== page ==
EMERGING MARKETS-Traders bet on Brazil rate hike, currencies up

* Traders, economists at odds over Brazil’s rate decision

* Brazil’s real adds 0.41 pct; Mexican peso gains 0.63 pct

(Adds Chile comment, updates prices)

By Samantha Pearson and Caroline Stauffer

SAO PAULO/MEXICO CITY, Dec 2 (BestGrowthStock) – Yields on
Brazilian interest rate futures hit multi-month highs on
Thursday as traders defied economists and bet the central bank
would raise rates next week to curb inflation.

Predicting borrowing costs in Brazil is particularly tricky
right now. Inflation has been speeding up more than expected
but some dismiss that as a temporary blip in food prices.

As President-elect Dilma Rousseff prepares to take office
with a new central bank president on board, speculation has
also risen about political interference in the rate decision.

The yield on the contract due January 2012 (DIJF2: ), one of
the most heavily traded contracts of the session, rose to 12.24
percent from 12.13 percent, hitting its highest since June.

While economists largely predict the benchmark Selic rate
will be left untouched at 10.75 percent at the central bank’s
meeting next Wednesday, the market is now confidently pricing
in a 25 basis point increase. [ID:nSPG003161]

“The markets and economists are in disagreement. I’ve got a
forecast of 25 basis points but I think I’m the only one,” said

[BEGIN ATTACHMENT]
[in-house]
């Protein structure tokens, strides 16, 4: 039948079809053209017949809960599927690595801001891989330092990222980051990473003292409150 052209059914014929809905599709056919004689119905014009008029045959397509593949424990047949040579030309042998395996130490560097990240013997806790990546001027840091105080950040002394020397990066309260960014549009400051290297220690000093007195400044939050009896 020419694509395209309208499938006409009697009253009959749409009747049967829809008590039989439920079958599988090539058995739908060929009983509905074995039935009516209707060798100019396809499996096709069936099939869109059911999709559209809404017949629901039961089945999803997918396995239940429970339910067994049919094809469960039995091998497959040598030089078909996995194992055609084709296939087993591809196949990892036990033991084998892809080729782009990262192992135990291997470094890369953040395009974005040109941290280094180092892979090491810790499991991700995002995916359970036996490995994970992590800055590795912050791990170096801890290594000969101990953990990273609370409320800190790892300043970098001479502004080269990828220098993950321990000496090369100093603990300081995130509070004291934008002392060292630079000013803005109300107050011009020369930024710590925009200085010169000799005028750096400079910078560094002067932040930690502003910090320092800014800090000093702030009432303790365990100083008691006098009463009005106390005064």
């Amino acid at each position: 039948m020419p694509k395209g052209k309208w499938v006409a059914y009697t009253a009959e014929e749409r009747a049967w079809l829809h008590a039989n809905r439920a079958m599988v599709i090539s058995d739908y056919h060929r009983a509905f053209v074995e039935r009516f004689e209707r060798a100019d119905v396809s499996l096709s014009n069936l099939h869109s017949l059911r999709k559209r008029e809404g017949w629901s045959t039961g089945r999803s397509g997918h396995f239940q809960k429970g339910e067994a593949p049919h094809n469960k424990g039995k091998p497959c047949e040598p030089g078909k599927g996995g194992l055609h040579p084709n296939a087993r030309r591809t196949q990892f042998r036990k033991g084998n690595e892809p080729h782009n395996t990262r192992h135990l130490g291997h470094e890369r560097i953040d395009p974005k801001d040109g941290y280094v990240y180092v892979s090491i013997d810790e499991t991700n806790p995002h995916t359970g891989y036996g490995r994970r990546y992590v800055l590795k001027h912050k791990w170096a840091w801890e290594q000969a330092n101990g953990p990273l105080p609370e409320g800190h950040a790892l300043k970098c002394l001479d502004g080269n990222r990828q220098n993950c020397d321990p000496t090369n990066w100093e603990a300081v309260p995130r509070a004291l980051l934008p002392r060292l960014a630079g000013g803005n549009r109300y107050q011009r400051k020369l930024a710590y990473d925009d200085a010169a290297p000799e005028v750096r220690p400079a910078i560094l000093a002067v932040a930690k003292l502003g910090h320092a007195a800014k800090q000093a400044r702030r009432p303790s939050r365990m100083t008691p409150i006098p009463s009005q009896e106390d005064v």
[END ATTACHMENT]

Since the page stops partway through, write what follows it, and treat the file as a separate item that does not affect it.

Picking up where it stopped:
Andre Perfeito, an economist at Gradual Investimentos in Sao
Paulo. “Inflationary pressures have increased and everyone has
seen this. That’s the first thing. Second thing: everyone
believes interest rates will go up, so why not now?”

In the run-up to the central bank’s July and September
meetings, traders and economists were also at odds over the
bank’s decision. Traders were proved right both times.


Meanwhile, Latin American currencies firmed as concern over
euro zone periphery nations eased and strong U.S. housing data
lifted hopes for economic recovery. [ID:nN02209260]

The Mexican currency (MXN=: ) strengthened 0.63 percent to
12.326 per dollar. The United States is Mexico’s main trading
partner and signs of stronger U.S. economy are generally
helpful for Mexican assets.

“Another piece of good data from the United States, pending
home sales, helped,” said Enrique Trejo, head of currency
trading at brokerage IXE in Mexico City. “But more than that we
saw a rebound in the euro.”

Reports the European Central Bank was buying Portuguese and
Irish debt outweighed disappointment ECB President Jean-Claude
Trichet did not announce a more aggressive policy response to
ease the euro zone debt crisis.

Market sources suggested the bank purchased more bonds than
they did all of last week. [nN024504720]

Brazil’s currency (BRBY: ) closed bidding 0.41 percent
stronger at 1.701 per U.S. dollar on the local spot market,
strengthening for the fourth consecutive session.

The Chilean peso (CLP=: ) also firmed, closing 0.27 percent
stronger at 484 per dollar as the price of copper, the
country’s main export, rose sharply.

“The peso was favored by the positive external environment,
with global stocks up and higher copper prices,” said one
trader in Santiago. “Actually with these fundamentals the peso
should have strengthened even more, but there were some dollar
purchases in the local market.”
(Additional reporting by Froilan Romero in Santiago, Editing
by Chizu Nomiyama)

EMERGING MARKETS-Traders bet on Brazil rate hike, currencies up